I picked up a few hours of work at the acute-care hospital I previously worked at this weekend. I'm still a "pool" staff therapist and I have worked a few shifts since I left in February. It's nice to see my old coworkers and practice my acute-care skills. As I walked around the hospital, I started remembering the things I missed about working in acute care, and saw many similarities with my outpatient orthopedic work. So, of course, I made a list -- common practices for therapists among most settings, and differences specific to either the acute-care or outpatient settings I've worked in since my graduation three years ago.
1. Patients- similar in all settings. Some are motivated, others are not. Some have stories I'll always remember. Some make a lot of progress quickly, others need more time. Some patients look forward to their physical therapy sessions, some dread it.
2. Schedule- probably one of the more noticeable differences between acute care and outpatient. In acute care I don't have patients scheduled at specific times, I see patients when they are available. If one of my patients is at an X-ray or other procedure, I proceed to the next name on my list and work with that person instead. If it takes me a little time to locate a patient who is ready to work with me, I can adjust my schedule to accommodate him. Compare this to outpatient where my patients are scheduled at 45-minute intervals. If one of them comes late to his appointment, I either have to cut his session short by the time the next patient comes, or a domino effect ensues and I will start the rest of my schedule late. The flexibility of acute care is nice in those circumstances, but I also like the structure of an established schedule.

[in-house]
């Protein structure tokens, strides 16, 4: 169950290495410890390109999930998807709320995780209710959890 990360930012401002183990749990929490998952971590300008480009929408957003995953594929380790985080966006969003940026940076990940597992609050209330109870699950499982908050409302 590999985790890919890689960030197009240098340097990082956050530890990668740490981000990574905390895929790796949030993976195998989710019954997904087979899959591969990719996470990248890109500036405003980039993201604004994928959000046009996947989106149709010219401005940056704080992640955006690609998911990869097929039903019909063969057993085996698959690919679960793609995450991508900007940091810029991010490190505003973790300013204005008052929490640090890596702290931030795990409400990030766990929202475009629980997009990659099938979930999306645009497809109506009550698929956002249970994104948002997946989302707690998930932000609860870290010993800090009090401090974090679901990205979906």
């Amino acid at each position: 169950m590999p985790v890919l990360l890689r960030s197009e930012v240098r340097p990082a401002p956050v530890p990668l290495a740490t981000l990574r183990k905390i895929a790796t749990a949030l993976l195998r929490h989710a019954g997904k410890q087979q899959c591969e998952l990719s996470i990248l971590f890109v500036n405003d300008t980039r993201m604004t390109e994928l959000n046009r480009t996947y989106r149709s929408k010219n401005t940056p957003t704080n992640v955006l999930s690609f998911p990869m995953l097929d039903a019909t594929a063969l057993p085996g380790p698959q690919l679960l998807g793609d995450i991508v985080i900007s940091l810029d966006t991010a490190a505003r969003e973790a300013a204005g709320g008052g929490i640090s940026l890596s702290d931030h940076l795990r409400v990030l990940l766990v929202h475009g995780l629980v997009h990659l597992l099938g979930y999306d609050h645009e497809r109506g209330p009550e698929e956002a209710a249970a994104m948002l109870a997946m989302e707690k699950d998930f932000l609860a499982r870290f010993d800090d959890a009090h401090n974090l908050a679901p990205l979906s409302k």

3. Physical demands- different, and similar. At the end of my outpatient days, my hands are usually pretty tired from performing a lot of manual techniques, depending on my schedule. At the end of my acute-care days, I'm tired from helping my patients complete transfers and balance training, as well as from walking to each patient's room. Therapists need to use their own bodies to some extent while working with patients in any setting
4. Interruptions- different. In acute care my sessions are constantly interrupted by nurses, doctors, respiratory therapists, or any other provider or even family who also need to work with the patient. Patients in the hospital rarely have time during the day to rest because people come into their rooms frequently to provide care, and they have countless tests and procedures to go to. In outpatient practice, my sessions are rarely interrupted.
5. Cancellations- different. If a patient cancels in outpatient, I can attempt to fill the slot with another patient but many times a cancellation results in non-billable time. I then tend to work on more administrative tasks. In the acute-care hospital I work at, there is always more work to do -- evaluations waiting to be completed, patients who need equipment prior to discharging or family-teaching sessions to finish.
I think this list is a good reminder to me that my career and profession offers a lot of variety but common trends as well. The things I like about my job -- the patients, seeing improvements, helping people -- are the same in every setting. The unique things specific to a particular setting may explain why some physical therapists shift their practice to different settings throughout the span of their career -- we need a change from time to time.
What do you think? Are there parts of your job that are specific to your setting?